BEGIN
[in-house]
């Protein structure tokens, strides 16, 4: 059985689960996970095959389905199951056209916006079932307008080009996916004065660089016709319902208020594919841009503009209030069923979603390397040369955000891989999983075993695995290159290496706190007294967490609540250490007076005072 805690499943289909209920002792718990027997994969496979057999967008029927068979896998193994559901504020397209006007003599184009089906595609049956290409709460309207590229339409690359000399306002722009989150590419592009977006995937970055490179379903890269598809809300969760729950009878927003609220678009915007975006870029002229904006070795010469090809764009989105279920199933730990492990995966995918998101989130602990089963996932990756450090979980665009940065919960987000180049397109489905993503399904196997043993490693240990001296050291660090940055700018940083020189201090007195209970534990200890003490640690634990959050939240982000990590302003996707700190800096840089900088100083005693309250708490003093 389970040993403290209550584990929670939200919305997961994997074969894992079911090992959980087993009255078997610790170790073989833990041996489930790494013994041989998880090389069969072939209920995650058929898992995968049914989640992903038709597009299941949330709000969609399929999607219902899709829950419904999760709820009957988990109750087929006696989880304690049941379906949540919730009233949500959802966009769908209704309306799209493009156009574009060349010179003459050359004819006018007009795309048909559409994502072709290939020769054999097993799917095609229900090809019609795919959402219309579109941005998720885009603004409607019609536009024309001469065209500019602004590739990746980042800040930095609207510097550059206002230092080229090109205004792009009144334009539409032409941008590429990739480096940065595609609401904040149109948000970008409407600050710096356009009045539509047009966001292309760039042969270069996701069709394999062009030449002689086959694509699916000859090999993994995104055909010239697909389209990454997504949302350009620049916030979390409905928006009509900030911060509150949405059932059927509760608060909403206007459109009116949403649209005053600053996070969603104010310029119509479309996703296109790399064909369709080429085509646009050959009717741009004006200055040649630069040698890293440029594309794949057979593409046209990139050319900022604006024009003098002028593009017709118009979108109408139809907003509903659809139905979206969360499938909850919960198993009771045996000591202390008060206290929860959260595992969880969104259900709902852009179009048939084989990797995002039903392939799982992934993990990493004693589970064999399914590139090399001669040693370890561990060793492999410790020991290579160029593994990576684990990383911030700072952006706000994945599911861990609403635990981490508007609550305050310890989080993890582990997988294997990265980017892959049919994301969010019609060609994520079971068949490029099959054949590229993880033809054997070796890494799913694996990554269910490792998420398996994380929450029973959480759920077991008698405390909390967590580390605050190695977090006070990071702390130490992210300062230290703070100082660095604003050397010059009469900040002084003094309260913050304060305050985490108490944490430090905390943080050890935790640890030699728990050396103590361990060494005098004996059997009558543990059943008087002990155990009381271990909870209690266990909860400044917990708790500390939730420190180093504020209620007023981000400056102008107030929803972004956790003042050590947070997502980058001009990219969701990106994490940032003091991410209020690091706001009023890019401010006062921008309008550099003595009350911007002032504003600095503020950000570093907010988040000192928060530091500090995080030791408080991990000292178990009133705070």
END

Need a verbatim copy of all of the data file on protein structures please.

[in-house]
């Protein structure tokens, strides 16, 4: 059985689960996970095959389905199951056209916006079932307008080009996916004065660089016709319902208020594919841009503009209030069923979603390397040369955000891989999983075993695995290159290496706190007294967490609540250490007076005072 805690499943289909209920002792718990027997994969496979057999967008029927068979896998193994559901504020397209006007003599184009089906595609049956290409709460309207590229339409690359000399306002722009989150590419592009977006995937970055490179379903890269598809809300969760729950009878927003609220678009915007975006870029002229904006070795010469090809764009989105279920199933730990492990995966995918998101989130602990089963996932990756450090979980665009940065919960987000180049397109489905993503399904196997043993490693240990001296050291660090940055700018940083020189201090007195209970534990200890003490640690634990959050939240982000990590302003996707700190800096840089900088100083005693309250708490003093 389970040993403290209550584990929670939200919305997961994997074969894992079911090992959980087993009255078997610790170790073989833990041996489930790494013994041989998880090389069969072939209920995650058929898992995968049914989640992903038709597009299941949330709000969609399929999607219902899709829950419904999760709820009957988990109750087929006696989880304690049941379906949540919730009233949500959802966009769908209704309306799209493009156009574009060349010179003459050359004819006018007009795309048909559409994502072709290939020769054999097993799917095609229900090809019609795919959402219309579109941005998720885009603004409607019609536009024309001469065209500019602004590739990746980042800040930095609207510097550059206002230092080229090109205004792009009144334009539409032409941008590429990739480096940065595609609401904040149109948000970008409407600050710096356009009045539509047009966001292309760039042969270069996701069709394999062009030449002689086959694509699916000859090999993994995104055909010239697909389209990454997504949302350009620049916030979390409905928006009509900030911060509150949405059932059927509760608060909403206007459109009116949403649209005053600053996070969603104010310029119509479309996703296109790399064909369709080429085509646009050959009717741009004006200055040649630069040698890293440029594309794949057979593409046209990139050319900022604006024009003098002028593009017709118009979108109408139809907003509903659809139905979206969360499938909850919960198993009771045996000591202390008060206290929860959260595992969880969104259900709902852009179009048939084989990797995002039903392939799982992934993990990493004693589970064999399914590139090399001669040693370890561990060793492999410790020991290579160029593994990576684990990383911030700072952006706000994945599911861990609403635990981490508007609550305050310890989080993890582990997988294997990265980017892959049919994301969010019609060609994520079971068949490029099959054949590229993880033809054997070796890494799913694996990554269910490792998420398996994380929450029973959480759920077991008698405390909390967590580390605050190695977090006070990071702390130490992210300062230290703070100082660095604003050397010059009469900040002084003094309260913050304060305050985490108490944490430090905390943080050890935790640890030699728990050396103590361990060494005098004996059997009558543990059943008087002990155990009381271990909870209690266990909860400044917990708790500390939730420190180093504020209620007023981000400056102008107030929803972004956790003042050590947070997502980058001009990219969701990106994490940032003091991410209020690091706001009023890019401010006062921008309008550099003595009350911007002032504003600095503020950000570093907010988040000192928060530091500090995080030791408080991990000292178990009133705070």